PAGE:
According to The Australian Financial Review, Japanese institutions have returned to the Australian government bond market after two months away, drawn back by the relatively high returns in a world of negative yields.
However, the cost of offsetting the currency risk as the yen edges higher against most currencies means investor appetite for the relatively high-yielding paper is waning relative to other assets, including mortgage-backed securities in the US, analysts say.
"While nominal and real yields are important, what matters most for Japanese investors is the hedged foreign exchange return," wrote TD Securities rate strategist Prashant Newnaha.
"This has mattered more so this year than most other years because yen strength has been relentless, with the cross with the Australian dollar close to testing multi-year lows just last month," he said.
According to the Japan's Ministry of Finance, Australian dollar-denominated bond purchases were worth $2 billion in May. Of this, $1.7 billion was spent on 10-year and 20-year government bonds and $300 million on issues from non-residents such as supranational and sovereign agencies (SSA).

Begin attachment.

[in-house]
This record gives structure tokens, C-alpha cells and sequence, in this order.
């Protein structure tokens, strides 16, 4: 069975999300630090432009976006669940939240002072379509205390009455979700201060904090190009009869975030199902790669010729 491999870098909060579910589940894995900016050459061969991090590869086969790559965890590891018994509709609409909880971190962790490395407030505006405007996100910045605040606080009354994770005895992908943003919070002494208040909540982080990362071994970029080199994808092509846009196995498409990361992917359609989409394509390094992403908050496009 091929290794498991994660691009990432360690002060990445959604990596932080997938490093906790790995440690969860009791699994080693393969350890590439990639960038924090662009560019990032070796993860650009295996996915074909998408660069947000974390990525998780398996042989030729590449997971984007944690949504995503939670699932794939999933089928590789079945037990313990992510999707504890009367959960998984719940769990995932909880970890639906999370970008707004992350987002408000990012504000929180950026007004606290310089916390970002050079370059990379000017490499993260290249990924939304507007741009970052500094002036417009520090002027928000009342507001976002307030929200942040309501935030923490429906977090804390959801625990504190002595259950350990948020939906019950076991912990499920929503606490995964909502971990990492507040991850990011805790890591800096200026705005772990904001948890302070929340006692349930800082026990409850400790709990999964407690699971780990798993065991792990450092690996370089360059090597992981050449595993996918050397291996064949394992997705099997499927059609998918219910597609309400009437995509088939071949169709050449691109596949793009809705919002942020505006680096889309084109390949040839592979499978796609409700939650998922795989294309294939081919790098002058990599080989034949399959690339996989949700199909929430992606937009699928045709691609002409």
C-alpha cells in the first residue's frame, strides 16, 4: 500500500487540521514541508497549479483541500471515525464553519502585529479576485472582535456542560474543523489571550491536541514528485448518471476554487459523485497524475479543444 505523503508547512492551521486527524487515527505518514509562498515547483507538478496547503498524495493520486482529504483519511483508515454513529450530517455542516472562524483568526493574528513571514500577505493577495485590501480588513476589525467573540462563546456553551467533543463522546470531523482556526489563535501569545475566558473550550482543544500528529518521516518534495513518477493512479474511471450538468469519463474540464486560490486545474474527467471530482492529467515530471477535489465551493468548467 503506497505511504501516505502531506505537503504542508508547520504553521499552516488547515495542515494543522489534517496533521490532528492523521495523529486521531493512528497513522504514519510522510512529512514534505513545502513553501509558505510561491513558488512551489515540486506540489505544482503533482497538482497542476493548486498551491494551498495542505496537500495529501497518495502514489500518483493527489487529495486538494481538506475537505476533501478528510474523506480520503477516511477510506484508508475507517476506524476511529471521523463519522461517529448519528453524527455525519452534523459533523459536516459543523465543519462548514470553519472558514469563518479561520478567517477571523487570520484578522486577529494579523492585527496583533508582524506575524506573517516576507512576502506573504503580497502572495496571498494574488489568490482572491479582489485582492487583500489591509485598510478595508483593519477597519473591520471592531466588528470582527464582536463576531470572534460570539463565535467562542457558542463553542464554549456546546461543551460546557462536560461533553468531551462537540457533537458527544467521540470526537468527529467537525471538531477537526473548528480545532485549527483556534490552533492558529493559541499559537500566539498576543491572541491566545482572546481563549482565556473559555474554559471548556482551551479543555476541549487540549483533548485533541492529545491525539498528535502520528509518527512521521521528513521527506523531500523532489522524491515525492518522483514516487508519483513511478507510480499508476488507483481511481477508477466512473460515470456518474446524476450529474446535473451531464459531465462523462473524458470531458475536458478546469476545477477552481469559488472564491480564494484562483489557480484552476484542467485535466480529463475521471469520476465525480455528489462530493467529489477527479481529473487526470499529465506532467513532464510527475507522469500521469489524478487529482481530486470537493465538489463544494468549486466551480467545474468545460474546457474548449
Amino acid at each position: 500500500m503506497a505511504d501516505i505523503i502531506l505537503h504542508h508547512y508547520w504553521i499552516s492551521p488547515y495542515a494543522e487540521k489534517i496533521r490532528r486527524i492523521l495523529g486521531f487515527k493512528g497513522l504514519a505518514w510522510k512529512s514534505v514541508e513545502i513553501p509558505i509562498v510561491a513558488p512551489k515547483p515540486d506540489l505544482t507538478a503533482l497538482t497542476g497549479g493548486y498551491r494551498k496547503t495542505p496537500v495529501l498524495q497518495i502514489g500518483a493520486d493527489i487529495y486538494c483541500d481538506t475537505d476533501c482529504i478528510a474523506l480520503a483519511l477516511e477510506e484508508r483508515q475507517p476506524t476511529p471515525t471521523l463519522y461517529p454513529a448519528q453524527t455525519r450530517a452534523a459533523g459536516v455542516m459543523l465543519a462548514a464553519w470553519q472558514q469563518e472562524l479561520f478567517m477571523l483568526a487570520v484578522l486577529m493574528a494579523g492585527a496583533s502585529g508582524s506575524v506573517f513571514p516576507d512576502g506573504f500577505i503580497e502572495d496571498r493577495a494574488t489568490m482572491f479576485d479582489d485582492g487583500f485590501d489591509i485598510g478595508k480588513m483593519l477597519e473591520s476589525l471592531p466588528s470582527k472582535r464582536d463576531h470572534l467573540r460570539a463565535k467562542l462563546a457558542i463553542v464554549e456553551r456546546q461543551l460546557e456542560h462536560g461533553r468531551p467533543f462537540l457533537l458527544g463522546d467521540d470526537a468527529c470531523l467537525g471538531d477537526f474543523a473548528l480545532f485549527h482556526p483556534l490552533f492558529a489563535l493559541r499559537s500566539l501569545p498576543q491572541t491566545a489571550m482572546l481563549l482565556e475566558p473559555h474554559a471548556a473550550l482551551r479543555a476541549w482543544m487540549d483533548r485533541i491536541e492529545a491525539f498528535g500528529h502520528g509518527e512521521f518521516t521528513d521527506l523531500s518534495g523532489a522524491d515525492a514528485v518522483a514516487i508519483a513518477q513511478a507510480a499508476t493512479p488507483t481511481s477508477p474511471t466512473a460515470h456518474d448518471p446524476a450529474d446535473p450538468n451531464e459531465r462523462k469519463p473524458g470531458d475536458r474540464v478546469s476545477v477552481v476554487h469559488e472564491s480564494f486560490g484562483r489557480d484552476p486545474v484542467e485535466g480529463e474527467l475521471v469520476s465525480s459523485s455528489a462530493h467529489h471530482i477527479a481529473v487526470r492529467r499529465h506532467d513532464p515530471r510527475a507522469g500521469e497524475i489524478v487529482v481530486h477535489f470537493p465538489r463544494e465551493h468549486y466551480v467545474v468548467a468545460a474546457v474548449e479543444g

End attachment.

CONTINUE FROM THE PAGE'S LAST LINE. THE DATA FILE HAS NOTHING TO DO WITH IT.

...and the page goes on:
Central bank bond buying – or quantitative easing – over recent years has driven yields along the maturity curve below zero in Japan and Europe, making returns of 2 per cent or more in Australia particularly attractive.
Bank of Japan governor Haruhiko Kuroda formally announced a negative rate strategy in January, pushing more institutional investors abroad.
Australia, though, was out of favour at that time as commodity prices slumped on fears about Chinese growth and the Australian dollar fell to as low as US68.27¢.
By February, however, Japanese investors were back with a vengeance, buying a net $3.9 billion in $A-denominated securities, including $2.5 billion in government bonds.
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